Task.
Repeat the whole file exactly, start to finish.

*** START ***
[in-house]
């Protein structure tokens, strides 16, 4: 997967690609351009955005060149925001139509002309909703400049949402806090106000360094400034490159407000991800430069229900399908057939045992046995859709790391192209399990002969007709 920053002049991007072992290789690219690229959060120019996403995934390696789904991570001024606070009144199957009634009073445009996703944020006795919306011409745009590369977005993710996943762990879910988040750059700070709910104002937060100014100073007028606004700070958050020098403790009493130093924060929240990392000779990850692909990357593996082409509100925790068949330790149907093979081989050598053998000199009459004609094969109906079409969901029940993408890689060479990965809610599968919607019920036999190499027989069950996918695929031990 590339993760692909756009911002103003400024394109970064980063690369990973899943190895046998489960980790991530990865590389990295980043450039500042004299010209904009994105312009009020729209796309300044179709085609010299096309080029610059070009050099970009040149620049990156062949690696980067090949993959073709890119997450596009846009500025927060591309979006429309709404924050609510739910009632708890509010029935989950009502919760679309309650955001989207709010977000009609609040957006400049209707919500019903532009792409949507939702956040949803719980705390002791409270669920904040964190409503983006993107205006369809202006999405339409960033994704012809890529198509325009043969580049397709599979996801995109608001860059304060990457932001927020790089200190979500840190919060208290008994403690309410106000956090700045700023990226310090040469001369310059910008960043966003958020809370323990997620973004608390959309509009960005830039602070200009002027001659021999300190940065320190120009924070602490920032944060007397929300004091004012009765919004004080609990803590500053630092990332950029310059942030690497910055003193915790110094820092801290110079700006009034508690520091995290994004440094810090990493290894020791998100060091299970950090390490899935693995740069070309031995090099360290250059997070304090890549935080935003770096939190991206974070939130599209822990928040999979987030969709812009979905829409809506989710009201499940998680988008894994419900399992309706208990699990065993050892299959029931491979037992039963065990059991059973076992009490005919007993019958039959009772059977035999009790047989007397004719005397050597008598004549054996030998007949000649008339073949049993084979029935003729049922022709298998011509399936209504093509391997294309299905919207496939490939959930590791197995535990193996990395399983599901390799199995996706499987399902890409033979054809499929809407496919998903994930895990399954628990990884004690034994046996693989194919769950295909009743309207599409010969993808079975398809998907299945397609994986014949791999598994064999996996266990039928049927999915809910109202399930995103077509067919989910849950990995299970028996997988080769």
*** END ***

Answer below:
[in-house]
């Protein structure tokens, strides 16, 4: 997967690609351009955005060149925001139509002309909703400049949402806090106000360094400034490159407000991800430069229900399908057939045992046995859709790391192209399990002969007709 920053002049991007072992290789690219690229959060120019996403995934390696789904991570001024606070009144199957009634009073445009996703944020006795919306011409745009590369977005993710996943762990879910988040750059700070709910104002937060100014100073007028606004700070958050020098403790009493130093924060929240990392000779990850692909990357593996082409509100925790068949330790149907093979081989050598053998000199009459004609094969109906079409969901029940993408890689060479990965809610599968919607019920036999190499027989069950996918695929031990 590339993760692909756009911002103003400024394109970064980063690369990973899943190895046998489960980790991530990865590389990295980043450039500042004299010209904009994105312009009020729209796309300044179709085609010299096309080029610059070009050099970009040149620049990156062949690696980067090949993959073709890119997450596009846009500025927060591309979006429309709404924050609510739910009632708890509010029935989950009502919760679309309650955001989207709010977000009609609040957006400049209707919500019903532009792409949507939702956040949803719980705390002791409270669920904040964190409503983006993107205006369809202006999405339409960033994704012809890529198509325009043969580049397709599979996801995109608001860059304060990457932001927020790089200190979500840190919060208290008994403690309410106000956090700045700023990226310090040469001369310059910008960043966003958020809370323990997620973004608390959309509009960005830039602070200009002027001659021999300190940065320190120009924070602490920032944060007397929300004091004012009765919004004080609990803590500053630092990332950029310059942030690497910055003193915790110094820092801290110079700006009034508690520091995290994004440094810090990493290894020791998100060091299970950090390490899935693995740069070309031995090099360290250059997070304090890549935080935003770096939190991206974070939130599209822990928040999979987030969709812009979905829409809506989710009201499940998680988008894994419900399992309706208990699990065993050892299959029931491979037992039963065990059991059973076992009490005919007993019958039959009772059977035999009790047989007397004719005397050597008598004549054996030998007949000649008339073949049993084979029935003729049922022709298998011509399936209504093509391997294309299905919207496939490939959930590791197995535990193996990395399983599901390799199995996706499987399902890409033979054809499929809407496919998903994930895990399954628990990884004690034994046996693989194919769950295909009743309207599409010969993808079975398809998907299945397609994986014949791999598994064999996996266990039928049927999915809910109202399930995103077509067919989910849950990995299970028996997988080769």